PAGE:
Living inside local Indian and Australian families over the past 3 months has been an enriching experience like nothing i’ve ever experienced before. Having no previous connection with the people who have welcomed me into their homes and hearts has allowed me to discover something fundamental about humanity that I previously knew nothing about.
The thought started to develop a few months ago whilst experimenting with the idea of selflessly giving through southern India on the Reciprocity Experiment. Within the first 3 days of adventure I had already been personally invited back to live with an Indian family in a remote village of Kural, just north of Anjuna, Goa. As I continued to give myself, new gateways of opportunity presented themselves. Gateways I never knew existed and never expected anyone to show me.
This was just the beginning of the life changing experience of being drenched in an expression of open love I had never felt with such vivid intensity before. What was it about the Indian people, culture and society that enabled them to show their love for people they had never met in their life on such a profound level? I was enchanted.
Through further exploration living with locals I later discovered an expression that many of the people used of which was “guest is god”. This started a chain of new thoughts in my mind, maybe this open love they were expressing with such intricate colour and detail was not directly coming from their hearts? Maybe it was in the name of their faith to behave this way to others they hadn’t met before?
I continued to dig ever deeper into the culture, now beginning to ask locals directly about if the expression really was the reason behind their open love and compassion. Half way into the experience I had a fascinating conversation with a beautiful Indian girl whilst crossing a river in a wooden boat in Hampi. The sun was setting and the light of the soft Indian sun reflected off the water to highlight her majestic features. I had only just met her and I decided to go directly to the question of love with the Indian people by asking her if it was really from their hearts or not. She was slightly taken back by the question at first and then continued to explain that much of the way locals treated tourists was indeed a show and it depended on various things such as the colour of skin and if you were a man or a woman. I felt confused, this couldn’t have been the truth…all of my interactions with other locals including with her personally felt so real and honest.
I progressed through my journey and the open love did not stop after I was told of this perspective, people I didn’t know continued to overwhelm me with honest kindness, compassion and support. I returned home feeling an incredible warm glow from what I had just experienced. Surely this was something that only occurred between foreigners and locals? This same expression would certainly not be the same in the Australian culture I thought I knew so well.
I returned home and was doused in the love of family and friends I had not seen in years and a second powerful wave came rushing through me. Positive energy had almost reached a dangerously explosive level so I decided to get away from it all by starting my adventure hitch-hiking through the south west of Western Australia. From the first night I hit the road, I was instantly picked up with love by Paul and Amy (story found here).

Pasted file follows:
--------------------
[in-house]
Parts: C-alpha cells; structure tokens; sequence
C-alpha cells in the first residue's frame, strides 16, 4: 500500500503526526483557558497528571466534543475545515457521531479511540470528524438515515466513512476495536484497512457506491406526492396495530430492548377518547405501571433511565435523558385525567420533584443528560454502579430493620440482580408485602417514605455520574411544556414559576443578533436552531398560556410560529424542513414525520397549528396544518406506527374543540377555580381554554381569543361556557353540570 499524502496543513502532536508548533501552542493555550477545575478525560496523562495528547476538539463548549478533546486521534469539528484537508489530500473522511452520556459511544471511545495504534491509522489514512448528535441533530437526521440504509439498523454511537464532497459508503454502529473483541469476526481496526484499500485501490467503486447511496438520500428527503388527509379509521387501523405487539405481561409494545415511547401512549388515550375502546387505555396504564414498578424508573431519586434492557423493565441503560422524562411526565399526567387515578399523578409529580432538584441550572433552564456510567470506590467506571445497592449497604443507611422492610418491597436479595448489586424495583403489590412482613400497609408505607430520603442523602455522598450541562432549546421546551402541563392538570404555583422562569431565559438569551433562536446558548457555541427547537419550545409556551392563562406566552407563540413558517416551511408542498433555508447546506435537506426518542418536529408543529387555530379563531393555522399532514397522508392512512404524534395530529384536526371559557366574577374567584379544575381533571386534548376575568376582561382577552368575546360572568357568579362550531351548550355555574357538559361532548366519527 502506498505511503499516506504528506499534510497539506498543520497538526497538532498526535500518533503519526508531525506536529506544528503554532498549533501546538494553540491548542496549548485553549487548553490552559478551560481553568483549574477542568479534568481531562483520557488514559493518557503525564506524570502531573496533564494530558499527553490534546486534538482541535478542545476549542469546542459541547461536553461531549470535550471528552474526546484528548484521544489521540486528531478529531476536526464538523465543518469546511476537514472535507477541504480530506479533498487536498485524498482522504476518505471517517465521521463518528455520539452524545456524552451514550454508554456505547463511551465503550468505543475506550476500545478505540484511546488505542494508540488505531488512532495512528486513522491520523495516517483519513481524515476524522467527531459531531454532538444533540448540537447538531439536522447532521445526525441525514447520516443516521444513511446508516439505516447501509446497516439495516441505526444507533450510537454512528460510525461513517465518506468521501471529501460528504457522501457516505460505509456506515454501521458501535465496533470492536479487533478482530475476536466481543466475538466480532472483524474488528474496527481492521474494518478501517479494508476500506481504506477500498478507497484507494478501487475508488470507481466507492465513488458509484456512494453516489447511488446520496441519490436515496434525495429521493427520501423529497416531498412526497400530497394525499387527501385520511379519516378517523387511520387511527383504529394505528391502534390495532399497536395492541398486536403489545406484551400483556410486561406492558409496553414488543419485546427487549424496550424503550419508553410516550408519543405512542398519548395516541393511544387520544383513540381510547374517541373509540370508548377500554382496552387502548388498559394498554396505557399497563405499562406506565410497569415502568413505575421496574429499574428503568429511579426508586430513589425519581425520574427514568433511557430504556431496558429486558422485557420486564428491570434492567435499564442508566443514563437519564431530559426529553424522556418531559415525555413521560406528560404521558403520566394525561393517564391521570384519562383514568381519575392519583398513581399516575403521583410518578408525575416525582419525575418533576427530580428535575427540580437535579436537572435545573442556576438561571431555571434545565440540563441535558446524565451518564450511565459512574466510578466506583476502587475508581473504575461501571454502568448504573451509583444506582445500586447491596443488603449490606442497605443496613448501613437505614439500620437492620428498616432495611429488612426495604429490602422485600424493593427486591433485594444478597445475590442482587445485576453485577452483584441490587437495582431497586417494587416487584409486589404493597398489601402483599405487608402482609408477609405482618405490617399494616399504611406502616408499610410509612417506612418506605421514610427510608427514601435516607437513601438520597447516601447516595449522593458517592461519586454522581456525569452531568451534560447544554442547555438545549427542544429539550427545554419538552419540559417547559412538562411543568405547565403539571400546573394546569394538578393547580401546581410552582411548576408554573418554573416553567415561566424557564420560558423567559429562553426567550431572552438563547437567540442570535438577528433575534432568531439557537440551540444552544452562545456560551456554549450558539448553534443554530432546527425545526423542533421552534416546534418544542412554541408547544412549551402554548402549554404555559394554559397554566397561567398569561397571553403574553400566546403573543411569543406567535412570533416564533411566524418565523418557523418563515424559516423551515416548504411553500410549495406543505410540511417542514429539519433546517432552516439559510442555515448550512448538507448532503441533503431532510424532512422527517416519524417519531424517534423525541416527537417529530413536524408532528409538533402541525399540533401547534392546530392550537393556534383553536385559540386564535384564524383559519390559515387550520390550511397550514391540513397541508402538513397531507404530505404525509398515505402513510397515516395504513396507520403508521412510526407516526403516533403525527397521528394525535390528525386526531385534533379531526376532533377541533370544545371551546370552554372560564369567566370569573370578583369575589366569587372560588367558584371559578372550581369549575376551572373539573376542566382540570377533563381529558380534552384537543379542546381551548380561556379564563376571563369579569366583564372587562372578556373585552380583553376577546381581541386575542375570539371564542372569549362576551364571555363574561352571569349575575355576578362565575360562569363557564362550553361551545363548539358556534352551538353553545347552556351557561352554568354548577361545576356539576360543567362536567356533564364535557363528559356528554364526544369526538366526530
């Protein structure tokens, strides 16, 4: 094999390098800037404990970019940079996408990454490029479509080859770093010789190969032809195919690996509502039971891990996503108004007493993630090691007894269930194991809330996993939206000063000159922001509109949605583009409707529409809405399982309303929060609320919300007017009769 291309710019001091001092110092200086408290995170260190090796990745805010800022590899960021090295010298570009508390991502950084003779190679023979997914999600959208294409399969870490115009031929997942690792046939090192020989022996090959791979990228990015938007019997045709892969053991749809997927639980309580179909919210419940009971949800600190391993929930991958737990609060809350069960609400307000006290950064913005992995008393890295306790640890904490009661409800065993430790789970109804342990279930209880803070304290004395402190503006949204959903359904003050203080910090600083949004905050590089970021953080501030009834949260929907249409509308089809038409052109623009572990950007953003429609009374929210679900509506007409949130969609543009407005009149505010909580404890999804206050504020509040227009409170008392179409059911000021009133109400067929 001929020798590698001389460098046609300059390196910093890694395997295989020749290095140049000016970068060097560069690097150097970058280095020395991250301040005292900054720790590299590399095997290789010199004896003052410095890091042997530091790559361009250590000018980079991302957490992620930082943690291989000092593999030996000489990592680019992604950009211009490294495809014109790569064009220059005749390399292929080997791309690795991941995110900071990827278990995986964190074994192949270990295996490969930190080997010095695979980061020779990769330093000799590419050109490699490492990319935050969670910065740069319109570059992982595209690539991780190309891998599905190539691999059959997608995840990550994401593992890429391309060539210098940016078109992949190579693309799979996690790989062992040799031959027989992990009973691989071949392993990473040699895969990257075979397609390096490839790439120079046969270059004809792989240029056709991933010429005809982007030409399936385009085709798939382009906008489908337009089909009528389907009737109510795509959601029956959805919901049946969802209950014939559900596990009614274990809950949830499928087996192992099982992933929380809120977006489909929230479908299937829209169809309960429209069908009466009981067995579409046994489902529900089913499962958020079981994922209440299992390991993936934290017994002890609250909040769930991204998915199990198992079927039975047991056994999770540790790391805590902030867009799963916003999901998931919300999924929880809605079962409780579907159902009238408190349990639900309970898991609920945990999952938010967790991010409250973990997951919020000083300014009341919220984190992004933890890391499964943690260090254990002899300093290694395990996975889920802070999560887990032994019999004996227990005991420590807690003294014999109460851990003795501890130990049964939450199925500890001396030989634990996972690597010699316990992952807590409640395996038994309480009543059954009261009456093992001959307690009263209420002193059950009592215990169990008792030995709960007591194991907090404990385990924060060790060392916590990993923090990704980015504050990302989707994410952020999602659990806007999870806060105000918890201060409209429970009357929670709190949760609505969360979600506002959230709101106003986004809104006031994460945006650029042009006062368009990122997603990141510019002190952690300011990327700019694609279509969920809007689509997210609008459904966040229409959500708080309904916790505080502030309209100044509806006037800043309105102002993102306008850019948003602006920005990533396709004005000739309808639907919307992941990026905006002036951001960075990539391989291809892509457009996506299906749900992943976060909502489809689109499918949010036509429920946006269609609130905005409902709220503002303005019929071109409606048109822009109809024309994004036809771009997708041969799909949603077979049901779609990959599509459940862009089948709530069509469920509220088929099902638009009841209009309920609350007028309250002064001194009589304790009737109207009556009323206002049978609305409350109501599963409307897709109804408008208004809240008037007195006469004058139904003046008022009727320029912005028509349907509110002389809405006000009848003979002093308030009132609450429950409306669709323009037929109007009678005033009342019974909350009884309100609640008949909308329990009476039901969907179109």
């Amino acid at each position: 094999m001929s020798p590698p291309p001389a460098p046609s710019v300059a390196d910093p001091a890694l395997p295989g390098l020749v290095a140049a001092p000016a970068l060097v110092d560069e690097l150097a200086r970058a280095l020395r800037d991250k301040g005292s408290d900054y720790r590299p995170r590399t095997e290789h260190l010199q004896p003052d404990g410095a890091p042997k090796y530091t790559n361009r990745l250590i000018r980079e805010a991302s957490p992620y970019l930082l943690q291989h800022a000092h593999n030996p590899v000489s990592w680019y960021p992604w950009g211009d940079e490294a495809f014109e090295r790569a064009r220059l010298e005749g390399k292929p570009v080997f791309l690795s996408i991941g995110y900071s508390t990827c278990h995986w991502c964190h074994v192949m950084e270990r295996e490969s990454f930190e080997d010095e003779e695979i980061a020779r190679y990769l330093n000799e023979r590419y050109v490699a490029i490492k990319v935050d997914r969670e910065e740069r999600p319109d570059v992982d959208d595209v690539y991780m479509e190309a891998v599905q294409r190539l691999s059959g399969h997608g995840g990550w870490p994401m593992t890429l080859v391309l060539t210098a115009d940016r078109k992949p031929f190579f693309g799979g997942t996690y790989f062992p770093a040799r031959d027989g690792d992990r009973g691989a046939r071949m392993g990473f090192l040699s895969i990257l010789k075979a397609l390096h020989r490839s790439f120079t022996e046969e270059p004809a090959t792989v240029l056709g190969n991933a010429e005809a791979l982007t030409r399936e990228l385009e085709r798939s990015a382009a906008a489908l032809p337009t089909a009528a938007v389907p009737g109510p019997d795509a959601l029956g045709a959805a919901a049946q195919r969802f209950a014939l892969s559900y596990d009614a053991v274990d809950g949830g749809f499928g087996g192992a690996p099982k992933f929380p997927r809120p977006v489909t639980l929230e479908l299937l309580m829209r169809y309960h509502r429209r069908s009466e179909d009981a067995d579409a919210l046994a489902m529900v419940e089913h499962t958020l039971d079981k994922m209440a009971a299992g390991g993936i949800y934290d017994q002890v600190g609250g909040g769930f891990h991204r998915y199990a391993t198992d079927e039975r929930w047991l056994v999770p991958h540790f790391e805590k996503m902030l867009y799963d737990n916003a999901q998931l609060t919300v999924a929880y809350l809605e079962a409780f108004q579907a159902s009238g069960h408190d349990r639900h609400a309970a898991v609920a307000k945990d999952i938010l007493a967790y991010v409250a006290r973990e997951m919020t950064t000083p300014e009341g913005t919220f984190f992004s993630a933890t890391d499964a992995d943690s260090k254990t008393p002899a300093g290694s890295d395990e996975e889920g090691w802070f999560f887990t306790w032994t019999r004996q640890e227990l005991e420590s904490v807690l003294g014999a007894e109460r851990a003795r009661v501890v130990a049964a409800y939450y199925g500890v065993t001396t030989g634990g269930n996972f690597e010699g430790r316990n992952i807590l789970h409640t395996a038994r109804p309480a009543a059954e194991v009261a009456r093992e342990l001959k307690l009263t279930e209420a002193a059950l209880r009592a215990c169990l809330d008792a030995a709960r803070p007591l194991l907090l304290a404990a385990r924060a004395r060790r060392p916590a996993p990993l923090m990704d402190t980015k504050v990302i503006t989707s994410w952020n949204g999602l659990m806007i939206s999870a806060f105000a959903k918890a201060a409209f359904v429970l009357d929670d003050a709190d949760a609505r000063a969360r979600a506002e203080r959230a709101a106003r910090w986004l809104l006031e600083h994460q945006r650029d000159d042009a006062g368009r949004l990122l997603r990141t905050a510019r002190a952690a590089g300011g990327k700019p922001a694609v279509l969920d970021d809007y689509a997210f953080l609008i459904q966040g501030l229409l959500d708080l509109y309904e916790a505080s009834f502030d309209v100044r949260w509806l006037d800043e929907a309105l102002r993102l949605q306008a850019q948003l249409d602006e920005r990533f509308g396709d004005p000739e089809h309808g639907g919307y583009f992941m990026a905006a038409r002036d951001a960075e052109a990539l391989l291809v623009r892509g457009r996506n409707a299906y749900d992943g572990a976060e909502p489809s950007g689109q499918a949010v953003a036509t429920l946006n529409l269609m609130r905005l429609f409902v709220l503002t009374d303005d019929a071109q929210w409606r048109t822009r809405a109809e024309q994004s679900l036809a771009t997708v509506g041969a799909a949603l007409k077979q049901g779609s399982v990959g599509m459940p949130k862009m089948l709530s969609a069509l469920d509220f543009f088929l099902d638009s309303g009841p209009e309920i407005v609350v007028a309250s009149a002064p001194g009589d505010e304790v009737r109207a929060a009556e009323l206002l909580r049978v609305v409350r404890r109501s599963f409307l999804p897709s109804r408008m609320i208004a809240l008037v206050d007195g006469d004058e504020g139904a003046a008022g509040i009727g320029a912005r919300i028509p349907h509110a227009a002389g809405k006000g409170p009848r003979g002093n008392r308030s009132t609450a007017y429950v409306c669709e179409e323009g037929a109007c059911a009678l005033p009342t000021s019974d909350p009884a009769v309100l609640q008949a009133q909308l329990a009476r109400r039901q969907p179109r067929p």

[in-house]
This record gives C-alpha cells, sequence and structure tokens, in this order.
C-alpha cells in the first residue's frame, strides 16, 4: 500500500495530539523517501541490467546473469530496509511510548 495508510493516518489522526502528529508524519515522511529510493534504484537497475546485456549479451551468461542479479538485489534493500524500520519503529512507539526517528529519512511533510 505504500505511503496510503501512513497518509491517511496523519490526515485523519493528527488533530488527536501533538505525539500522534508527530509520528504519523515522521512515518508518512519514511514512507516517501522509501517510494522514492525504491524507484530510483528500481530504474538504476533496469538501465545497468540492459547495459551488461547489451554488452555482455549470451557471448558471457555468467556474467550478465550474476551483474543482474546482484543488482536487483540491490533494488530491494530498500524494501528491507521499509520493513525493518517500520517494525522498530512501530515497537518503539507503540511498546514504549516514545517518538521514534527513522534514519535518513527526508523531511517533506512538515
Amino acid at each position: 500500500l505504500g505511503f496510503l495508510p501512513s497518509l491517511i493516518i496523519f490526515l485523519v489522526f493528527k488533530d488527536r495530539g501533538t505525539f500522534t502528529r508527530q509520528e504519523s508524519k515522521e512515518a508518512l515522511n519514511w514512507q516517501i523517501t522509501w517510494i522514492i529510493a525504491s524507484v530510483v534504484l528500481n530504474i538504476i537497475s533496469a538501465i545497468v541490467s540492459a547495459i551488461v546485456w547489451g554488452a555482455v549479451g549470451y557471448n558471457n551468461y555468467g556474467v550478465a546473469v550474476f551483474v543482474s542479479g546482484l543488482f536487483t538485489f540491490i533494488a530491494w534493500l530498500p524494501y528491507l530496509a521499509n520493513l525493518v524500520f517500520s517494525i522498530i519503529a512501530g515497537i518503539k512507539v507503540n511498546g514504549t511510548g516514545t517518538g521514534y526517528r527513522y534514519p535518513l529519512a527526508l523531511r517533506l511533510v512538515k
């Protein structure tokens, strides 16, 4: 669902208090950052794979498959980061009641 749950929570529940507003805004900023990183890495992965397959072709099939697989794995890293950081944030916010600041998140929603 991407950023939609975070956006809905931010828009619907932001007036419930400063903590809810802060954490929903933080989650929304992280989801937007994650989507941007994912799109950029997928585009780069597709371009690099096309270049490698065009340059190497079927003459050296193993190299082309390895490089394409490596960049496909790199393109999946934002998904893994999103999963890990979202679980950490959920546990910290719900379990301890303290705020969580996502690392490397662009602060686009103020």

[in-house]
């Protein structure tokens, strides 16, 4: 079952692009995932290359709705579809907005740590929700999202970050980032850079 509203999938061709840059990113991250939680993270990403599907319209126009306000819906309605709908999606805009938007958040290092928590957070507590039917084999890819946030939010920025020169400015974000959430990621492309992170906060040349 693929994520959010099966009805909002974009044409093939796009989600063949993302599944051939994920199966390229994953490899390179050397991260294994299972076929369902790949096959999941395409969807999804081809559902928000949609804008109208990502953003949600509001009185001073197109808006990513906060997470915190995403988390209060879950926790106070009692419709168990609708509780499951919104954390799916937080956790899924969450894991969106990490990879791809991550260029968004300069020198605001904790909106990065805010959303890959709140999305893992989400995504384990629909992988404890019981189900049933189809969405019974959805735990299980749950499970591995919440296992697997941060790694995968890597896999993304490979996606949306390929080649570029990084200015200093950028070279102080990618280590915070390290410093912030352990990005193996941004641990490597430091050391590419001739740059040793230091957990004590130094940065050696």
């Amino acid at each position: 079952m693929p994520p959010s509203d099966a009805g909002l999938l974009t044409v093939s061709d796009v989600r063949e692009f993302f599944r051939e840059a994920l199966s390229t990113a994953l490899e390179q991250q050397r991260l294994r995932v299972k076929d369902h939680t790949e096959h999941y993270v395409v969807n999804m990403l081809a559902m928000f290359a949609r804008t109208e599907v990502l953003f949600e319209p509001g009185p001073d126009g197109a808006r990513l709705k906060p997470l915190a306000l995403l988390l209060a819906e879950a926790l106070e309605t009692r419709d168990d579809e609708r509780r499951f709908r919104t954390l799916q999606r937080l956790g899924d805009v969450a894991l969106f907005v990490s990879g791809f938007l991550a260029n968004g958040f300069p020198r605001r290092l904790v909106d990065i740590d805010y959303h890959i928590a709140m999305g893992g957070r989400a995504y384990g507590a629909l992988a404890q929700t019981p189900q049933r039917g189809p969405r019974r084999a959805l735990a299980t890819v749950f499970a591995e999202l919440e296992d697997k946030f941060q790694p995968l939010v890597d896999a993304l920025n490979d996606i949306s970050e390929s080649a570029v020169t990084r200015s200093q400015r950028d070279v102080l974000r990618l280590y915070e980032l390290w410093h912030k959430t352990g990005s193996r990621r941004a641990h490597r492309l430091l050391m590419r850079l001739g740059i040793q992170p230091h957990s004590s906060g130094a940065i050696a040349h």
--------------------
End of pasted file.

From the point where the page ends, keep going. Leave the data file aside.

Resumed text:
As I went further south the people continued to help in their own way, I was invited back into the caravan on the property of Janny and Pete (story found here). These people shared fresh homemade food with me, shared stories, taught me about permaculture and the geological rock formations of the area. After that I was warmly welcomed into the house of Colin, Racca, Jude and Lola. They showered me in kindness, love and acceptance for 2 weeks straight whilst their newly born 6 week old baby Lola was keeping them up late at night. The adventure of love continued as I was welcomed into the property of Gayle and John (story found here), an incredible retired couple living a few kilometres out of town.
These people have ALL expressed a form of open love similar to what I had experienced in India and I know for a fact that the people I’ve been staying with in Australia are not religious believers and i’m certainly not a tourist. So this got me thinking that this love I’m feeling must be coming from somewhere different. I asked myself, what was it that enabled this expression of love to occur?
After conversation and contemplation I realised how previously I had been protecting myself from receiving this love. Protecting myself from receiving love!? That almost sounds like a contradiction; don’t we all want to receive love? Just think, when we walk with our our destination in mind, when we drive our cars to the places we need to be to do things we need to do we effectively shut the chance of this form of love out of our lives. It can be easy to fill our entire lives with “things we need to do”. In our attempt to stay busy and on track we deflect others from having the chance to protect us in their own way.
It has been through the process of letting go, being vulnerable, asking for help and allowing others to come into my life that I’ve felt the touch of humanity in a raw and honest form. There has been no real reason for anybody to stop, talk and invite me back to live with them other than a deeper humanitarian streak running through the culture and it’s people. The desire to care for others runs thick within us all, we just need to be open to receiving it first!
How much protection are you under that’s effectively preventing humanity to show you how much it loves, guides and cares for you?